Rohit Dubey, 13, an orphan and a school dropout making a living selling hair clips on local trains, can’t believe his luck. He is going ba...
The Gandhi scion spotted Rohit in a crowd of around 2,000 people on Sunday in Palghar, where he addressed a group of Youth Congress workers.
Upon learning that the boy dropped out of school two years back after his parents passed away within two months of each other, Rahul asked Minister of State for Tribal Development Rajendra Gavit to not only have the boy readmitted to a school, but also left instructions that he be kept updated on the boy’s annual progress.
For Rohit, it was a spur-of-the-moment decision to hop onto a Virar-Dahanu shuttle after he saw a poster announcing Rahul’s Palghar visit (Saturday isn’t a great day for business on Mumbai locals anyway).
That decision has changed the course of his life.
It was almost like the universe was conspiring to put Rohit in the right place at the right time. At Aryan School ground, where Rahul was meeting party workers, Rohit was denied entry because he was not carrying a pass. He was disappointed, but decided to wait hoping he would get a glimpse of Rahul or at least his chopper when he left. But fate had more in store for him.
After the meeting got over, Rahul was walking towards his chopper when he suddenly turned around, broke security cordon and walked straight up to Rohit in the crowd. Touching the boy’s face gently, Rahul asked him his name and whether he went to school.
When Rohit told him he can’t afford school because he is an orphan, Rahul told his security officer he would like to talk to the boy alone and that he should be escorted to the pandal inside.
Rahul spoke to Rohit one-on-one for a minute or so. That one minute could well turn out be a very significant moment of his life.
His parents’ deaths were a big blow to Rohit. His father, a daily-wage construction worker, died of malaria in August 2009. There was no money to get him treatment.
His mom, who continued to fund Rohit’s education by working as a housemaid, succumbed to tuberculosis in October the same year. She too could not get any medical attention because the family had no money.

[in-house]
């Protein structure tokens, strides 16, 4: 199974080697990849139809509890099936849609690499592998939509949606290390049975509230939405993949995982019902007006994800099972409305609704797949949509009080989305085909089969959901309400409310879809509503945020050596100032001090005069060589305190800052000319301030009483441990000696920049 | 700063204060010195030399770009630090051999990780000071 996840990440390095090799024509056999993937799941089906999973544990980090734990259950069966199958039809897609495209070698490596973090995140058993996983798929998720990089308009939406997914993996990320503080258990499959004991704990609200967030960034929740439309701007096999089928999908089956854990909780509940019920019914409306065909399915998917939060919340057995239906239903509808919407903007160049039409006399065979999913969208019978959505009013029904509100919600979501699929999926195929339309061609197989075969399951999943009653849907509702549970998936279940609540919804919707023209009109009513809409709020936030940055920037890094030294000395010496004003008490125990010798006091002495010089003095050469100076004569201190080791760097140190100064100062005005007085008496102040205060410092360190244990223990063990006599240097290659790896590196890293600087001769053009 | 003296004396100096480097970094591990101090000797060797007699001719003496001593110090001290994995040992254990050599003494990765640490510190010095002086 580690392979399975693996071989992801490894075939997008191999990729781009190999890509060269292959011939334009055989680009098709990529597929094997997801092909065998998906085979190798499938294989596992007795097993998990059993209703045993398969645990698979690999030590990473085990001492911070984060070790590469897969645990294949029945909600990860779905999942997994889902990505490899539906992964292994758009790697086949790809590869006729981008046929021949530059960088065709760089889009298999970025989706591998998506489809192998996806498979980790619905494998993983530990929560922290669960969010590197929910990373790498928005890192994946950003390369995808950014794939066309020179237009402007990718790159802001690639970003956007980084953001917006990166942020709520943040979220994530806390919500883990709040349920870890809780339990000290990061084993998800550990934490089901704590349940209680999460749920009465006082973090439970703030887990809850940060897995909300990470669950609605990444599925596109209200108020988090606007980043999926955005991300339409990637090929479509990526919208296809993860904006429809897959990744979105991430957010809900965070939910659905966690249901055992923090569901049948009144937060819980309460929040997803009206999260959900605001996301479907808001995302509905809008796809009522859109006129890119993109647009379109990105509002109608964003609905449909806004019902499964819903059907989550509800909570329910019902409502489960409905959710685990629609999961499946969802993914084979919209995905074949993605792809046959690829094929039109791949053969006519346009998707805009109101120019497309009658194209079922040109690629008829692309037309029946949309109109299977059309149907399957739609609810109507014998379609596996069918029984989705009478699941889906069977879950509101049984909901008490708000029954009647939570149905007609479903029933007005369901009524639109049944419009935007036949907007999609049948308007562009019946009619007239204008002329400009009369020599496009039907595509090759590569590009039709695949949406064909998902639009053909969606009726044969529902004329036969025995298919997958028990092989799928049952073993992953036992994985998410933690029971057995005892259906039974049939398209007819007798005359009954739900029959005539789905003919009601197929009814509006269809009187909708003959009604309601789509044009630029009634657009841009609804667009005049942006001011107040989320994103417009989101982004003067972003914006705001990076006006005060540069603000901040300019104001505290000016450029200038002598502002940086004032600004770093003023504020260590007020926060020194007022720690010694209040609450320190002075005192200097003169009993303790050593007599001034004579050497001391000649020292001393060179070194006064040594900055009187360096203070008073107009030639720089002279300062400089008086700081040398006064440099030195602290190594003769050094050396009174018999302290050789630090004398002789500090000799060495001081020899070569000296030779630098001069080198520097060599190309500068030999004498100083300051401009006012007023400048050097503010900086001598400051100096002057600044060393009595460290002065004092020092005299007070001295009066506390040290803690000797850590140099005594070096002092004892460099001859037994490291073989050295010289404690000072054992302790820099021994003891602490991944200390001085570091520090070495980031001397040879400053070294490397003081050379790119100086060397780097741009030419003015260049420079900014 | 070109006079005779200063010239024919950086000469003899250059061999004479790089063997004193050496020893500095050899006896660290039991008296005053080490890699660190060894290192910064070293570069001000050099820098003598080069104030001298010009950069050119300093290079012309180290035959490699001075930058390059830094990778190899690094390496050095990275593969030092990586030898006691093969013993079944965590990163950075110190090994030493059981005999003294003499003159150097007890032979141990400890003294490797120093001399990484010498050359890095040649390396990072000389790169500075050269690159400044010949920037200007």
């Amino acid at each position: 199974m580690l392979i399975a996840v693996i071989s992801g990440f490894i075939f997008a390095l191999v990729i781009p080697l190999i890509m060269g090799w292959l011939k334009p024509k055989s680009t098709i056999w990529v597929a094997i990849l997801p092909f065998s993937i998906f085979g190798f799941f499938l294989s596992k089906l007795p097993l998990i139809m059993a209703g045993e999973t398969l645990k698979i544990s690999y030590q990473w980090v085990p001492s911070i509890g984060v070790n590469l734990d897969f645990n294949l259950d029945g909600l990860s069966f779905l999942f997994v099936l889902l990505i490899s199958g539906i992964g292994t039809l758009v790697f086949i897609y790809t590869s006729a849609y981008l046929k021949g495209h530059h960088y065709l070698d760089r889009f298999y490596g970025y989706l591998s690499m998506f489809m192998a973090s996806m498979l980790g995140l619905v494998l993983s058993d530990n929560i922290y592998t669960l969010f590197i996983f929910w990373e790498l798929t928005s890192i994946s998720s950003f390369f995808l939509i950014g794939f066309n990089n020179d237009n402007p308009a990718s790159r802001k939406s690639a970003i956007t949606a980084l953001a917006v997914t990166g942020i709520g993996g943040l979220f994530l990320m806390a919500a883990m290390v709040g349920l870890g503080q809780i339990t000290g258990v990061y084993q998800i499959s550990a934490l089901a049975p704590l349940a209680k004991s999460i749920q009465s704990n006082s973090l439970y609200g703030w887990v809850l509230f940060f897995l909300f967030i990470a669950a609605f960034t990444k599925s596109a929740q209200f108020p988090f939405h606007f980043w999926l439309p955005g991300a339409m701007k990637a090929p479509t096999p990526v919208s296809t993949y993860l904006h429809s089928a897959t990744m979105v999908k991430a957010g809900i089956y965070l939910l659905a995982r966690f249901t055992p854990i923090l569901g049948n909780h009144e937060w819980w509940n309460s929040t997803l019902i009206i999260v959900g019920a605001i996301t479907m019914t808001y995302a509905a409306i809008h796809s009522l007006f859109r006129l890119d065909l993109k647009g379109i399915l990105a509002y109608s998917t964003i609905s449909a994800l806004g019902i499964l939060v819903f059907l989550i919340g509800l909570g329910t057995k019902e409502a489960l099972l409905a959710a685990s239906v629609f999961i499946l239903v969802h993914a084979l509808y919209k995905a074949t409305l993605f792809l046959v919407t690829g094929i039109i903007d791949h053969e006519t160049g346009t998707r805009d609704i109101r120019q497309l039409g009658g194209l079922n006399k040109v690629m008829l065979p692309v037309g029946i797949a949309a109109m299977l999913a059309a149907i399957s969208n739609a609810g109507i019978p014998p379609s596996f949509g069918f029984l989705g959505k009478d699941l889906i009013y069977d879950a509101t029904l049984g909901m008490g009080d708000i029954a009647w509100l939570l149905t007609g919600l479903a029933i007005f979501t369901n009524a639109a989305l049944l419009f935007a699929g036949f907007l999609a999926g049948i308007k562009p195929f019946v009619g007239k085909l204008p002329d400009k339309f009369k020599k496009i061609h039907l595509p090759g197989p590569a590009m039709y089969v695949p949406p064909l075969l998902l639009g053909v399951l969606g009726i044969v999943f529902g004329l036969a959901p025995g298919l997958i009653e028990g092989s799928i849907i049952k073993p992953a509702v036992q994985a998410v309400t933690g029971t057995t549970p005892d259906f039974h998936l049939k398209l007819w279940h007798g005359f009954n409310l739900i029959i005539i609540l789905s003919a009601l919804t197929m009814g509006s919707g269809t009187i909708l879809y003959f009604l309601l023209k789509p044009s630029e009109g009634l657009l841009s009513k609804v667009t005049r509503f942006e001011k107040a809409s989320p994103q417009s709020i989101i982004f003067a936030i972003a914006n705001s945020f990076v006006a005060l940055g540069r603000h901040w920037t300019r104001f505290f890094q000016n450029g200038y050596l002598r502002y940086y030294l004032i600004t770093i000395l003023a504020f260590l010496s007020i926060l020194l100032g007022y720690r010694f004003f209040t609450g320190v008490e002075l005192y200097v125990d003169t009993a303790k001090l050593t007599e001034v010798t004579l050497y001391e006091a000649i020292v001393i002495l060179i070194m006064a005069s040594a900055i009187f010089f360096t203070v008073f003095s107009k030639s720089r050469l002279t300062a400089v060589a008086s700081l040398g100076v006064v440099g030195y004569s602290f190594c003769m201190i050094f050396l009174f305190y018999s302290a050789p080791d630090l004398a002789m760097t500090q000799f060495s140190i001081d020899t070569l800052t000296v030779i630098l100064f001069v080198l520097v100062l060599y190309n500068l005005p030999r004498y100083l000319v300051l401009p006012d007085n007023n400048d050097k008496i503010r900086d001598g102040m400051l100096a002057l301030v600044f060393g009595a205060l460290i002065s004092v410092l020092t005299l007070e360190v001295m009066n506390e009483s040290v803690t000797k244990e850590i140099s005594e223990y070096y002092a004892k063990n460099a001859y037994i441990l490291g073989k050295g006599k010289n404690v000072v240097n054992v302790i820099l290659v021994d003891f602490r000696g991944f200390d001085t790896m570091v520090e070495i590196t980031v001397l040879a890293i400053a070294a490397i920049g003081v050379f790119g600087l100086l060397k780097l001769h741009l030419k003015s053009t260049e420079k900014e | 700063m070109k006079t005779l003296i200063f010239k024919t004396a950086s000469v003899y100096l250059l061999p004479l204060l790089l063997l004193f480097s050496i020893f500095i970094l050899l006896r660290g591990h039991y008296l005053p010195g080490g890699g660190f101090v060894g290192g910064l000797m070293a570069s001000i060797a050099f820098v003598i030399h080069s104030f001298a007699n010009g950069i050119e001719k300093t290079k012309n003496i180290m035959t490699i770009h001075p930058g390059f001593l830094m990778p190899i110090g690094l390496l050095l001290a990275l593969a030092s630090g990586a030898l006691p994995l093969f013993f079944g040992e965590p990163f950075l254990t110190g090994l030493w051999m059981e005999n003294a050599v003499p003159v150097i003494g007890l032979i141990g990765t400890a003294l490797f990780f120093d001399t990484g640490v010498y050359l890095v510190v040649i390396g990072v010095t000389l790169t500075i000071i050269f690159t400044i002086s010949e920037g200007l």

|Though shattered by the turn of events, Rohit hardly had any time to mourn. Survival was the priority.|
In November, he quit school and began looking for employment. Some friends told him that hair clips sell well on local trains. He checked with a trader in Dharavi, who asked for a deposit of Rs 500 before he could trust the boy with a few boxes of clips.
Rohit contacted one of his mother’s employers in Vasai. Since he would sometimes accompany his mother to the households where she worked, this particular Gujarati family knew him. They gave him Rs 500 and told him he need not bother repaying the sum.
Rohit began selling hair clips. He would do brisk business from morning to late noon the peak hours. On good days, he would make Rs 150. With four of his friends, Rohit shared a small room in a chawl in Nalla Sopara (east) for which they paid Rs 2,000 per month to the owner.
The cramped chawl room and sweaty ladies’ train compartments could now be in the past. Rohit is going back to school.
The minister has asked Rohit to meet him on February 2 with all school testimonials. “I hope to rejoin the Hindi-medium school I was studying in before my parents passed away,” he says, and then adds shyly, “If I make some money someday, I would like to visit my grandparents in Jaunpur in Uttar Pradesh. They are poor farm labourers.